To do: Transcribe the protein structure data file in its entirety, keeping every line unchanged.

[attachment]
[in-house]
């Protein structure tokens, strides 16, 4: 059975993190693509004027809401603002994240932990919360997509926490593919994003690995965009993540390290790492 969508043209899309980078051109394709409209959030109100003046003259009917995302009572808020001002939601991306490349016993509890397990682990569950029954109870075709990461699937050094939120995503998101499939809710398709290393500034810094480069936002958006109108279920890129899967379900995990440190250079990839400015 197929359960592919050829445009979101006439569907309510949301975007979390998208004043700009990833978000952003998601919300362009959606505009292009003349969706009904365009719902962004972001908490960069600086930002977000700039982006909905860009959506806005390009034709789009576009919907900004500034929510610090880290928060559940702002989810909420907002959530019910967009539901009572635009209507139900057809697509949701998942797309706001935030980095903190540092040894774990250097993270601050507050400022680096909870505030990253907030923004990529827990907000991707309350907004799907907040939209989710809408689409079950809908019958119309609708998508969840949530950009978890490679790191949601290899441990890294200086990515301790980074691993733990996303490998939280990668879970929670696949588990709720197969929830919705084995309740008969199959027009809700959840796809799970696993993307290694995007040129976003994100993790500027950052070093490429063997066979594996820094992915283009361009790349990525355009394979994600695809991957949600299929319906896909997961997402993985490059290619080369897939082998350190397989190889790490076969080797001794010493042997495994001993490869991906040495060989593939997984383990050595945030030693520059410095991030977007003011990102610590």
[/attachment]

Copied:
[in-house]
């Protein structure tokens, strides 16, 4: 059975993190693509004027809401603002994240932990919360997509926490593919994003690995965009993540390290790492 969508043209899309980078051109394709409209959030109100003046003259009917995302009572808020001002939601991306490349016993509890397990682990569950029954109870075709990461699937050094939120995503998101499939809710398709290393500034810094480069936002958006109108279920890129899967379900995990440190250079990839400015 197929359960592919050829445009979101006439569907309510949301975007979390998208004043700009990833978000952003998601919300362009959606505009292009003349969706009904365009719902962004972001908490960069600086930002977000700039982006909905860009959506806005390009034709789009576009919907900004500034929510610090880290928060559940702002989810909420907002959530019910967009539901009572635009209507139900057809697509949701998942797309706001935030980095903190540092040894774990250097993270601050507050400022680096909870505030990253907030923004990529827990907000991707309350907004799907907040939209989710809408689409079950809908019958119309609708998508969840949530950009978890490679790191949601290899441990890294200086990515301790980074691993733990996303490998939280990668879970929670696949588990709720197969929830919705084995309740008969199959027009809700959840796809799970696993993307290694995007040129976003994100993790500027950052070093490429063997066979594996820094992915283009361009790349990525355009394979994600695809991957949600299929319906896909997961997402993985490059290619080369897939082998350190397989190889790490076969080797001794010493042997495994001993490869991906040495060989593939997984383990050595945030030693520059410095991030977007003011990102610590």